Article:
Panel: Government data-mining programs need more scrutiny

The federal government should systematically evaluate the effectiveness and lawfulness of homeland security-related data mining and behavioral surveillance programs before deployment, according to a new report from a committee of the National Research Council of the National Academies.

“Protecting Individual Privacy in the Struggle Against Terrorists,” a 300-plus page report released today by a committee of privacy, national security and intelligence experts, lays out an extensive framework for how the government should assess and oversee data and information-based programs being used to fight terrorism.

The Committee on Technical and Privacy Dimensions of Information for Terrorism Prevention and Other National Goals also recommends that Congress reexamine existing laws to consider how privacy should be protected in current information-based counterterrorism programs.

"The framework is not designed simply, if you will, balance privacy and security, but rather with the intention of accomplishing both privacy and security," said Fred Cate, a commissioner and director of the Indiana University’s Center for Applied Cybersecurity Research.

The committee, which was supported by the Homeland Security Department and the National Science Foundation, was first convened in late 2005. The group sought to provide guidance to policy-makers, government officials and industry as they explore new surveillance tools for use in national security.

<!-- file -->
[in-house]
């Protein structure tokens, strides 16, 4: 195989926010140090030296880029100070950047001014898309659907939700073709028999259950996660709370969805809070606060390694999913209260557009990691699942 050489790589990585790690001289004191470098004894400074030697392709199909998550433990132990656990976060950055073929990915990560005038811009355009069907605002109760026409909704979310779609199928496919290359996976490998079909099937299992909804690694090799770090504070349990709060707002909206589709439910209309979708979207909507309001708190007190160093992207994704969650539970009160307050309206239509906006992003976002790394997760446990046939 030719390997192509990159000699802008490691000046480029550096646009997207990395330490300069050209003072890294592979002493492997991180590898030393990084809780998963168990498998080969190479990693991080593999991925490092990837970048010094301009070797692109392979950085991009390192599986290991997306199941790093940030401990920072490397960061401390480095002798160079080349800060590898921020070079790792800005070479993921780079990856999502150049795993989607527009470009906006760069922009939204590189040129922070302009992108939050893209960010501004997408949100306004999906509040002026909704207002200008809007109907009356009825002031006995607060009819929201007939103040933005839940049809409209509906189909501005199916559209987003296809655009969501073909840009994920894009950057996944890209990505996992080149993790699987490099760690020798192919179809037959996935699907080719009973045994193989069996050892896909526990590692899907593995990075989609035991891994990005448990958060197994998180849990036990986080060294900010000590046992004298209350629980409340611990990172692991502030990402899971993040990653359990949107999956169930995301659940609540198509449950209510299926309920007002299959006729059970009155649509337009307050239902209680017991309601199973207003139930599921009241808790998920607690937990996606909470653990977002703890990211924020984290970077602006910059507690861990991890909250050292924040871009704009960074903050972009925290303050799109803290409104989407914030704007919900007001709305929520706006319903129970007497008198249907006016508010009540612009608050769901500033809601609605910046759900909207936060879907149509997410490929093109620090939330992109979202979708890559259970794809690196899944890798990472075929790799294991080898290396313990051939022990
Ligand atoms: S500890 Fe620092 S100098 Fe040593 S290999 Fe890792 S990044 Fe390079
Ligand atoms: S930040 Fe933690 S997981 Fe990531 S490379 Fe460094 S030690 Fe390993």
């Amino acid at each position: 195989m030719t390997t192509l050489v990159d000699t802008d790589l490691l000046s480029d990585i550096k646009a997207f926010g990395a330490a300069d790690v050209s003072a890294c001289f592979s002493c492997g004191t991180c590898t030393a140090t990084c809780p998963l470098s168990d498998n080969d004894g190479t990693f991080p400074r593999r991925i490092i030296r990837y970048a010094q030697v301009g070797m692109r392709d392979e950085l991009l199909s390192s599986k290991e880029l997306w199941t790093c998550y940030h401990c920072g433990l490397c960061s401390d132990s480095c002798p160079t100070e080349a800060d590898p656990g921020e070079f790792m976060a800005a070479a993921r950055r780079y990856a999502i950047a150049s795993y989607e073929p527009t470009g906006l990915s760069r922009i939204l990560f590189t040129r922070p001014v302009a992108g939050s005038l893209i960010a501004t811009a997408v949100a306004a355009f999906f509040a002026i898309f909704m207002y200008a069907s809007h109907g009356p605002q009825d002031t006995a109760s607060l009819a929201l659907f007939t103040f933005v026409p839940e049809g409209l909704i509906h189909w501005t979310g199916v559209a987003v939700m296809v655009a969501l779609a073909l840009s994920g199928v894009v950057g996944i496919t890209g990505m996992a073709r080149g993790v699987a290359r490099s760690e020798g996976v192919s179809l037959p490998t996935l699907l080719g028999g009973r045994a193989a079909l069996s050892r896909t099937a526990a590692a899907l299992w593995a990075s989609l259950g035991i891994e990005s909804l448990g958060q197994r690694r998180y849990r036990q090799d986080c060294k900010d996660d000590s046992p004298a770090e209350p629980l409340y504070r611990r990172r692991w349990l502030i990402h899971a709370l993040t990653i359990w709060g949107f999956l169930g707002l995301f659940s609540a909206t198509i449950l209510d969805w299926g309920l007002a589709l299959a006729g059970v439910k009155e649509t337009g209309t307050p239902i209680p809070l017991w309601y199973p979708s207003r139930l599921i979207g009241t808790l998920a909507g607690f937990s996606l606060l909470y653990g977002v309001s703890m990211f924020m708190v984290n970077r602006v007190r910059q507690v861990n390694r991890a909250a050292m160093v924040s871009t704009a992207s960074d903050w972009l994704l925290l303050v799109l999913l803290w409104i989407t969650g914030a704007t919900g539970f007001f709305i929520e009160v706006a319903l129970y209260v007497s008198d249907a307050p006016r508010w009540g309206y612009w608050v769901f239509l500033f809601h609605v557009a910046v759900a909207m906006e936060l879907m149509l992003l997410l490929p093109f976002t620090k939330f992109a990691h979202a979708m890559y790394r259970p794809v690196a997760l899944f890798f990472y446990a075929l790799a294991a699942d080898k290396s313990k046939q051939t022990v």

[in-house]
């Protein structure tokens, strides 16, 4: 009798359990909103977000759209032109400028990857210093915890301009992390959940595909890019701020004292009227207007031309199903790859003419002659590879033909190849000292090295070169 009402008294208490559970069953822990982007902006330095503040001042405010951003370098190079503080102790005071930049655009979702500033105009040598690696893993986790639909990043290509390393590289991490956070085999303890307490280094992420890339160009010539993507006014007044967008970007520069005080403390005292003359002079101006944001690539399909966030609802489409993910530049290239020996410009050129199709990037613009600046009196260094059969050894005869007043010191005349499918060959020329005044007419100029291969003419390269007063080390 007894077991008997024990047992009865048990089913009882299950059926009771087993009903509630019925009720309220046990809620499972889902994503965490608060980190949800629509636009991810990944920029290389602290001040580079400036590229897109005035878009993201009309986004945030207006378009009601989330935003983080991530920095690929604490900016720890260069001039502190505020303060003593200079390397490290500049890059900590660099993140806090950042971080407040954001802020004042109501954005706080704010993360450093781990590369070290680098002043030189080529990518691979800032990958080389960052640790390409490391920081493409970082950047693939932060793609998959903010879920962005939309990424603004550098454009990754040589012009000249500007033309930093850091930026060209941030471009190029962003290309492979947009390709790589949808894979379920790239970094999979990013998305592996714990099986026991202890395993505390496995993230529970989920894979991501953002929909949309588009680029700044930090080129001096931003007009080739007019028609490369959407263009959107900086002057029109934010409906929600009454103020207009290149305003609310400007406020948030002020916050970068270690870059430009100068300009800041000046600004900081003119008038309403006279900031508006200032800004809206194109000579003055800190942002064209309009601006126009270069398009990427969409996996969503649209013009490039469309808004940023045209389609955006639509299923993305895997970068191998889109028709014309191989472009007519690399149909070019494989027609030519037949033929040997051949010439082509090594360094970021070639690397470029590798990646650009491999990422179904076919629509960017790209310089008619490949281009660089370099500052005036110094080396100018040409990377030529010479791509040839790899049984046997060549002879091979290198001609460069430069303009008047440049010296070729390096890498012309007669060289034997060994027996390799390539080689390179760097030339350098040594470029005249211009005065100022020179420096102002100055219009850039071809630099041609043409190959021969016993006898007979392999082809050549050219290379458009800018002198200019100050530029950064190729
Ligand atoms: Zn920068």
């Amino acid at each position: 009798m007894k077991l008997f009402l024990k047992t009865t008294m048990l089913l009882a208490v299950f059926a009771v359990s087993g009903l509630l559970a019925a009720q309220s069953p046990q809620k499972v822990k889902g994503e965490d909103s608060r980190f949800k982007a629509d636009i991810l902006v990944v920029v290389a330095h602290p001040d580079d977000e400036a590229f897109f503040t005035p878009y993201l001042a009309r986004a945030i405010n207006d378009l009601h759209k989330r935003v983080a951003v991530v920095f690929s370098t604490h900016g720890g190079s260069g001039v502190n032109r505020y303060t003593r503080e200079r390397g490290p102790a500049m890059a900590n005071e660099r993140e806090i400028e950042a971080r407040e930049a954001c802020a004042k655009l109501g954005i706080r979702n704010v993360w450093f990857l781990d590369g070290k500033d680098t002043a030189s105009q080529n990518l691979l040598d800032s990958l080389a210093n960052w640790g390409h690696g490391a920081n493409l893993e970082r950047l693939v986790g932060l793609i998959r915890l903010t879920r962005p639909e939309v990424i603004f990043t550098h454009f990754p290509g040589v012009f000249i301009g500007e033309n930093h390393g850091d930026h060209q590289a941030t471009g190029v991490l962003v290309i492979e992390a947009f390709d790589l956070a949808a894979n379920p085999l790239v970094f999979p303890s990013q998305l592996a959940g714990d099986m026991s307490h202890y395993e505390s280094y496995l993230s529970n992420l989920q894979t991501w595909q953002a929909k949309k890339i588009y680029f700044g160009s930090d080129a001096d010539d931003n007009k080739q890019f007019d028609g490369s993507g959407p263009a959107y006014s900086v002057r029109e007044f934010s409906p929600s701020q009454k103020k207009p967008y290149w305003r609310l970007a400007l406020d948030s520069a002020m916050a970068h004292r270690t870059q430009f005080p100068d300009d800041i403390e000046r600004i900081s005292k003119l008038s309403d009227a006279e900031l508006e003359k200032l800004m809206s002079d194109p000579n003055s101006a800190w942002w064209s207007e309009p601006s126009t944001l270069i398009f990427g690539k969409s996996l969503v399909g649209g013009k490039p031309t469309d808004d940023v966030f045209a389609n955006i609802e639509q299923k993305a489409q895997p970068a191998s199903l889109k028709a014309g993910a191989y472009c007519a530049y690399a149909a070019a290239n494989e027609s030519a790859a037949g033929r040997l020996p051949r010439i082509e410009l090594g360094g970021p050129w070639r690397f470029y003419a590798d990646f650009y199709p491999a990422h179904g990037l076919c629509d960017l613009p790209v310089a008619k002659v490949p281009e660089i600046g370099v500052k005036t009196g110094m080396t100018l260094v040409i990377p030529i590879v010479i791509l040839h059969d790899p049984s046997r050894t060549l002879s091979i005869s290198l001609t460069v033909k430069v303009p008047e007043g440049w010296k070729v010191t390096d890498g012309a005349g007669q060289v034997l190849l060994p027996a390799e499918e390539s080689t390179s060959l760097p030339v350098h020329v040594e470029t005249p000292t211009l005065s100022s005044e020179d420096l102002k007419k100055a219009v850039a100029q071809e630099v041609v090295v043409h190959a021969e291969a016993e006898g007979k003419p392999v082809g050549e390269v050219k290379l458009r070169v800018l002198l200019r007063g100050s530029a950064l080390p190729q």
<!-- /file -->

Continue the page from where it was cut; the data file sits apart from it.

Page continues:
The years since the 2001 terrorist attacks have seen a proliferation of data mining and surveillance programs by government agencies. Some privacy advocates have questioned whether current laws adequately address the issues posed by these programs.

The committee’s findings stem from analysis of unclassified government programs and interviews with officials. However, members of the committee said that its conclusions apply to classified programs as well.

The report recommends evaluating proposed programs by the following criteria:

  • The program’s objective is clearly stated.

  • The program fully complies with applicable law.

  • The program’s false positive rate is acceptably low.

  • The program is audited at least annually.

  • Uses of personally identifiable information have received proper approval.

The report also emphasized the importance of data quality when it comes to protecting the privacy of people who are not terrorists.

"Individuals claimed by law enforcement officials to match prints found at a crime scene have sometimes turned out not to match upon further investigation," the report states. "Also, matching names or other forms of record linkage are error-prone operations, generally because of data quality issues."

According to the report, committee members believe current policies do not adequately address concerns with the shortcomings in current analytic techniques. The committee also concluded that automated terrorist identification through data mining was not feasible.

About the Author

Ben Bain is a reporter for Federal Computer Week.


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